THE current macroeconomic situation, the wild fluctuations in the stock and commodity markets, threats of recession and the grim predictions of IMF/ World Bank may be necessitating a flight to safety – Money market (MM) instruments. These instruments are essential for proper investment portfolio diversification, but they are also the preferred investment choice in turbulent times. But what exactly is a money market instrument (or security)? How do they work? What makes them the preferred low risk investment option?
The wild price fluctuations and unpredictable profit scenarios mean that an investor in the stock market and other investments could receive little or no returns on their assets and even stand the risk of losing part of their principal. However, the risk of losing principal investment is close to zero in the money market. MM instruments have notoriously low returns on investment (because of the lower risks), but if capital preservation is important to you, they are the way to go.
The money market is where liquid financial instruments with relatively short tenures are traded. An MM instrument, sometimes called a bond, is actually a debt. The investor (bondholder) grants the bond issuer a short-term loan to enable the bond issuer meet operating expenses. In return the bondholder is paid an interest at an agreed interest rate (aka coupon rate) at agreed times, and at the maturity of the bond, the investor collects the original sum invested. Compare this to investment in company shares (equity), where the investor never gets the original sum invested back, because the money was used to buy her portion of the company; but she will receive dividends whenever the company makes profits.
These instruments can be easily converted to cash, so when the economy is more stable, you can move the funds to higher yielding investment vehicles. Returns and yields are predictable; hence the other name for MM instruments is Fixed Income instruments. They are issued by governments (national and sub-national), banks and companies. They can be secured or unsecured. Federal government bonds are generally classified as risk free because they are backed by the might of the country’s central bank. In Nigeria, they include the treasury bills (TBs), FGN savings bonds and FGN bonds. Interest earned from FGN instruments are tax exempt and therefore are not subject to the 10% withholding tax payable on other MM instruments. In addition, treasury bills pay the interest upfront; so, under the principle of time value of money, the interest received is actually higher in value than if it was received backend because the investor gets to use the money 90 days (depending on the tenure) earlier. The combination of upfront and tax-free interest makes TBs an excellent MM instrument.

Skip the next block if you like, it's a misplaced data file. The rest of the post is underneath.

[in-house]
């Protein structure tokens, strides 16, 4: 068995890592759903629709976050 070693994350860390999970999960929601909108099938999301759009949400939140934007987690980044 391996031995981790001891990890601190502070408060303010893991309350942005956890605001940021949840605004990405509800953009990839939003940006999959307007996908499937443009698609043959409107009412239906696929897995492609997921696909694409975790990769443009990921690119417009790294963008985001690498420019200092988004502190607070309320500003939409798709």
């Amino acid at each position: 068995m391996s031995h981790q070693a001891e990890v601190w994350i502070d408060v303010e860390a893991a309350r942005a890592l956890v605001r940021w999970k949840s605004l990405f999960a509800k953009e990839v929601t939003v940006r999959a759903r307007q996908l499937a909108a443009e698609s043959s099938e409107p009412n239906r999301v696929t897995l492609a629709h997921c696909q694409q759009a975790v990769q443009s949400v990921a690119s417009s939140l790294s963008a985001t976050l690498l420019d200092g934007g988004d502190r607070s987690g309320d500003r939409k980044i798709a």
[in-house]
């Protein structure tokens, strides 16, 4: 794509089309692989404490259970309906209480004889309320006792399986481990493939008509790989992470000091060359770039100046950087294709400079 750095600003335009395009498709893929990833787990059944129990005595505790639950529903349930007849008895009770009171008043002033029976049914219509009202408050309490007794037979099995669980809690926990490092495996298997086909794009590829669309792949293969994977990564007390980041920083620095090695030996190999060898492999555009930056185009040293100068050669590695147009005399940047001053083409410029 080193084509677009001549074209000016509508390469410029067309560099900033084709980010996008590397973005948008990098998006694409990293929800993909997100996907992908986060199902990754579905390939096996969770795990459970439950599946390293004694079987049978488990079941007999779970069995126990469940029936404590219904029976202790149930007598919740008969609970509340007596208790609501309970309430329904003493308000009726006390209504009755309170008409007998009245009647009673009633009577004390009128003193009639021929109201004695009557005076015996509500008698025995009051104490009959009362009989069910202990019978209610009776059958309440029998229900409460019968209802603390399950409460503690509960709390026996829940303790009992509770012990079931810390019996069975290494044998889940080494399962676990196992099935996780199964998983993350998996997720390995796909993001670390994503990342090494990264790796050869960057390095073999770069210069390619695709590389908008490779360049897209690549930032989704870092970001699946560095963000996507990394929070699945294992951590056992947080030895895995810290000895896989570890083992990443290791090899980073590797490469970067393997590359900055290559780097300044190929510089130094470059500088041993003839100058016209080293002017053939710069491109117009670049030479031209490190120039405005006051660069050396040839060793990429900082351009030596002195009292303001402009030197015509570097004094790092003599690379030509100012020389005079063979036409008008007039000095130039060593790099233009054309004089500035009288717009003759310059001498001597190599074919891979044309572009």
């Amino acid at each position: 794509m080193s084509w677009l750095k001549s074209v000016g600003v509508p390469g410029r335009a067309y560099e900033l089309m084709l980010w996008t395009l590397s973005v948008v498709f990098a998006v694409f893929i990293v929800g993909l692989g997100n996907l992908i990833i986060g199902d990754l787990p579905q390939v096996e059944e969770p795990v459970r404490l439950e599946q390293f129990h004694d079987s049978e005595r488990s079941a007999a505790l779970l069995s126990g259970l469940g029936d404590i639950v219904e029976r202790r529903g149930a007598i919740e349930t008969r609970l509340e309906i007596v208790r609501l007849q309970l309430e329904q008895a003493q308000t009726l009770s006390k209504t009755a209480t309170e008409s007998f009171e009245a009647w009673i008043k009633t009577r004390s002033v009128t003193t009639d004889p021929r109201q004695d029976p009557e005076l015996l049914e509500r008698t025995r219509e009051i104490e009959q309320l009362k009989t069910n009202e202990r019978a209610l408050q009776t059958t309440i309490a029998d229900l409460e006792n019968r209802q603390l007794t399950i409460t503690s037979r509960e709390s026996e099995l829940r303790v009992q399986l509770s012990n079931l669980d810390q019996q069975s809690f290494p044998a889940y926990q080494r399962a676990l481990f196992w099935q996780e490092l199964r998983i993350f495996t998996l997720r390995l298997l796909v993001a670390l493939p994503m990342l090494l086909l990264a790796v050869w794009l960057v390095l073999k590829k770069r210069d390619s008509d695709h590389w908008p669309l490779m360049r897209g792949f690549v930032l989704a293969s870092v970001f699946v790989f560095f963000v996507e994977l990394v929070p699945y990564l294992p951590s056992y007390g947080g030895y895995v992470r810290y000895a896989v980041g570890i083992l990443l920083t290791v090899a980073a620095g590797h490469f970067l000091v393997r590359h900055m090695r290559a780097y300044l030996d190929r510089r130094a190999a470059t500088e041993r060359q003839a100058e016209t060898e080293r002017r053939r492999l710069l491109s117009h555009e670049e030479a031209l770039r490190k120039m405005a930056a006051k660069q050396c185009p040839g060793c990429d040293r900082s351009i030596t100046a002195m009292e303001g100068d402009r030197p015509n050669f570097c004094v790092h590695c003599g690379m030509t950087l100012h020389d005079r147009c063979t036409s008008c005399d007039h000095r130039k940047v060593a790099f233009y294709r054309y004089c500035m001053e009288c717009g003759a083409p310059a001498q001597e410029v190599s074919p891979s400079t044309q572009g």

State government bonds are also available. State governments issue them in order to generate bulk amounts of money to fund key infrastructure projects. The dwindling resources of state governments need not alarm investors as they are protected by the terms of the Bond; such that money for payments to bondholders are deducted from states monthly statutory allocations first, before the governors have access to the allocations. Sadly, with the current dire situation of state government accounts, this asset class may not be available for a long time, except maybe in the secondary market.
Corporate bodies also issue bonds. There are two main categories – commercial papers (CPs), which are unsecured bonds and bankers’ acceptances, which secured because they give the investor recourse to a bank in the event that the bond issuer defaults. Therefore, in buying CPs, the investor must ensure that only the best run companies are considered. Real estate developers also issue longer tenured bonds for the development of residential, commercial or infrastructure projects.
Fixed deposits are another form of MM investment. They are loans to banks for a specified number of days, which the banks in turn use to fund their operations, that is, lending to their customers. This is the reason banks frown are liquidating fixed deposits before maturity; they have relied on such deposits, lent out the money and in most cases, the borrower is not due to repay.
MM securities are regulated by the Securities and Exchange Commission (SEC). They are listed on the FMDQ Exchange (the MM equivalent of the Stock Market) for both initial offerings and secondary trading. To guide your due diligence, look out for the rating given the instrument by reputable rating agencies like Agusto and Co.
If you are risk averse and looking for safe havens to put your assets at this time, the money market could be your good choice. Happy investing.
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